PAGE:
Overdue emissions plan

Lagging behind most of the world, Australia will soon pass the Non-Road Spark Ignition Engine Emission legislation. 

Written by Lisa Robinson

Photography by Blue Sky Alliance

16 January 2017


Twenty years behind the US, Europe, Canada, Japan, and four years behind China is not a good look for Australia. That is how far behind the country is in implementing legislation to reduce the highly pollutant emissions from household machines (like lawn mowers, brush cutters, generators) and petrol marine vessels, such as personal watercraft, outboard engines and inboard/sterndrive engines.

For 11 years, environmental agencies, concerned organisations and the government have been working towards a policy to regulate the importation of these engines and it’s finally about to happen.

Australia is set to pass the Non-Road Spark Ignition Engine Emission legislation this year.

The new legislation, timetabled to be passed by August 2017, implements an emissions standard on marine petrol engines which no conventional two-stroke engines will pass. By 1 July 2019, the importation, manufacture and sale of high emission engines will be completely prohibited in Australia. There will also be measures to certify new domestic and imported engines and cost recovery measures to support government administration of standards. Nothing used or currently owned will be restricted.


Gary Fooks, chairman of the Blue Sky Alliance, a joint venture between the Australian Marine Engine Council and the Outdoor Power Equipment Association, says the change is critical because, “we have emission controls on cars but we don’t have emission control on other things, like lawn mowers and outboards. A two-stroke lawn mower has 40 times the emissions of a car per hour – an outboard much more.

“These things are highly polluting and Australia is well behind the world in regulating them.”

The legislation will require some boat builders to upgrade hulls to cater for the use of heavier clean engines, which can be up to 25 percent heavier than current two-stroke engines. The industry has known this was coming and has had time to prepare. For example, the Australian Boat Building Standard was updated in 2009, in anticipation of the legislation coming into effect.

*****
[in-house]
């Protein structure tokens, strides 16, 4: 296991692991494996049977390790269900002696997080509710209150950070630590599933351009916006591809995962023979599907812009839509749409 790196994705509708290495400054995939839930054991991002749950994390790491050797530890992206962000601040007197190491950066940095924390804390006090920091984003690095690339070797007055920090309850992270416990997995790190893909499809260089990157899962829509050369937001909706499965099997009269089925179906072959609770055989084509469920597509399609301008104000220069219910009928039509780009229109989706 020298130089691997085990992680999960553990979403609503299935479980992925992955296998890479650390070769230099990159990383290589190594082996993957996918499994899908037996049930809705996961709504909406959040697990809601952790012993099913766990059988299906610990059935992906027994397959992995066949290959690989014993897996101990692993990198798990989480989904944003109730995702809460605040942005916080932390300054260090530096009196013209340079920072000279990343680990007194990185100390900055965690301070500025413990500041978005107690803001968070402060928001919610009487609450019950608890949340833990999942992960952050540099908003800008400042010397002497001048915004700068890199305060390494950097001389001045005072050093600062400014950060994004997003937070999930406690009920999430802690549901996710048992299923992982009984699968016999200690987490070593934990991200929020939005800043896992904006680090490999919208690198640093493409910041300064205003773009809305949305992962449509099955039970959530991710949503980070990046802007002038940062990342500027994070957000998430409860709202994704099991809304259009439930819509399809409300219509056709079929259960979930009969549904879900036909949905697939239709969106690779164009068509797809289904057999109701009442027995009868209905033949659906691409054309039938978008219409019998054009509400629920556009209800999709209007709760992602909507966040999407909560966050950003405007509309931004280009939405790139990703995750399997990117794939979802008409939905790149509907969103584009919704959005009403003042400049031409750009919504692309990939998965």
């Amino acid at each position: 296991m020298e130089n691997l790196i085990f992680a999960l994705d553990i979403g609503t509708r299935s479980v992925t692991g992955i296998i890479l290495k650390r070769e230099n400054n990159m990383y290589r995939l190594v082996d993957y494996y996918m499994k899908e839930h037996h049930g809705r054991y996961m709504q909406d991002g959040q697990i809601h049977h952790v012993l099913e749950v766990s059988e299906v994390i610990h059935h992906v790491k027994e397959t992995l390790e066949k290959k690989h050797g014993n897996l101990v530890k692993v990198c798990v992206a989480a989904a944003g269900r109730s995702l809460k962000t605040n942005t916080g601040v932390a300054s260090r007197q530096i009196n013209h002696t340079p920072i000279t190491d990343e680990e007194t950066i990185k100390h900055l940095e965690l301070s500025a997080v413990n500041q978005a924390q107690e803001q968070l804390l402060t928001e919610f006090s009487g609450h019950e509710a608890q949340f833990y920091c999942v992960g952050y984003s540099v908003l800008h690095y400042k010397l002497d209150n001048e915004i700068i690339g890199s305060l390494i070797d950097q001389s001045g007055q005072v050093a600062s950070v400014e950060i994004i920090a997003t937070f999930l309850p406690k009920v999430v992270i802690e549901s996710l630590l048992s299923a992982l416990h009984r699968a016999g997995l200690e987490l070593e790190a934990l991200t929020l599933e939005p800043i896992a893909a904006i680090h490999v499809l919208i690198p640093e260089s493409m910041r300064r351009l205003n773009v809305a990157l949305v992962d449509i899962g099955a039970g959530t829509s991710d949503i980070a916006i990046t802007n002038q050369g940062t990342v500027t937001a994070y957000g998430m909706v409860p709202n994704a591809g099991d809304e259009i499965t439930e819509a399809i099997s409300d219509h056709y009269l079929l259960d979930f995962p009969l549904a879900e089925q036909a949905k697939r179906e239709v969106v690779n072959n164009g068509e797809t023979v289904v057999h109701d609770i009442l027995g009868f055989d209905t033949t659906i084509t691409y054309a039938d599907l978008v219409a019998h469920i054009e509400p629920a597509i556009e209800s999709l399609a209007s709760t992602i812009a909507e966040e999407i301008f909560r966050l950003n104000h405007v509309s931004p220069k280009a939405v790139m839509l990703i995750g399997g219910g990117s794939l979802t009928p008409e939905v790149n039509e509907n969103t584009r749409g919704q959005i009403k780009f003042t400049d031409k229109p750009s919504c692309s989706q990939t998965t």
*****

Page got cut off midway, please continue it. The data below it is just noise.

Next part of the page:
The cost recovery measure for compliance of the legislation is a levy on engine imports, which is likely to be under 0.40 cents per $100 on the wholesale price. “On a $5,000 retail outboard, the levy on the wholesale import price, would be around $16, which is actually quite economical per user item,” says Fooks, as he goes on to explain why the levy is necessary.

“When the government puts in new legislation, there are costs associated with its on-going management: enforcement at customs, staff to handle applications for exemptions and investigate complaints of non-compliance.”

The levy also safeguards against the potential for a high rate of non-compliance, experienced in other regions, that have implemented similar environmental policies. For example, when the European Association of Internal Combustion Engine Manufacturers (EUROMOT) advocated a similar policy, there was 42 percent non-compliance across the entire industry because measures like this were not put in place.

“The issue is that if there is not enough investment in enforcement, the big companies will be watched leaving too many loop holes. They [Europe] had rules for small volume exemptions and things were coming in from all the porous borders of Europe, with poor enforcement.”

The news of the new rules sparked fear that it would affect current dealer stock or what the public has in their garage. Fooks clarifies that that’s not the case at all, “The legislation like any new standard will affect new imports or new manufactures. It doesn’t affect what’s in the market already or what people already own. In addition, there will be nine months of notice, so that any final orders of shipment can come in – The last date for imports is planned for 30 June 2018.

Even then if a dealer has stock in Australia of non-compliant product you still have another 12 months to sell it – The last date for sale, for wholesalers and retailers, is June 30th 2019. It’s a very soft entry of the rules and there has never been any talk of banning what people own already.”

Having been a stalwart advocate for the new standard for many years, communicating with consumers and businesses about the impacts, Fooks reports that the response to the change has been mostly positive. “There is very little resistance from consumers, especially after they are informed about the alarmingly high level of pollution from these kind of engines and how far behind Australia is. There are some in the industry who don’t welcome change and have decided they want to fight it rather than prepare for it.”

Indeed, some resistance to a change of this scope is always expected. Nonetheless, agencies anticipate that with 52 percent of the market already comprising clean engines by free consumer choice, the amount of time the legislation has been in the pipeline and the length of notice dealers have received about the change, that there will be a smooth transition.

The government recently released an updated paper on the emission standard entitled “Working towards Australian emission standards for non-road spark ignition engines and equipment.”

Access the original paper online.


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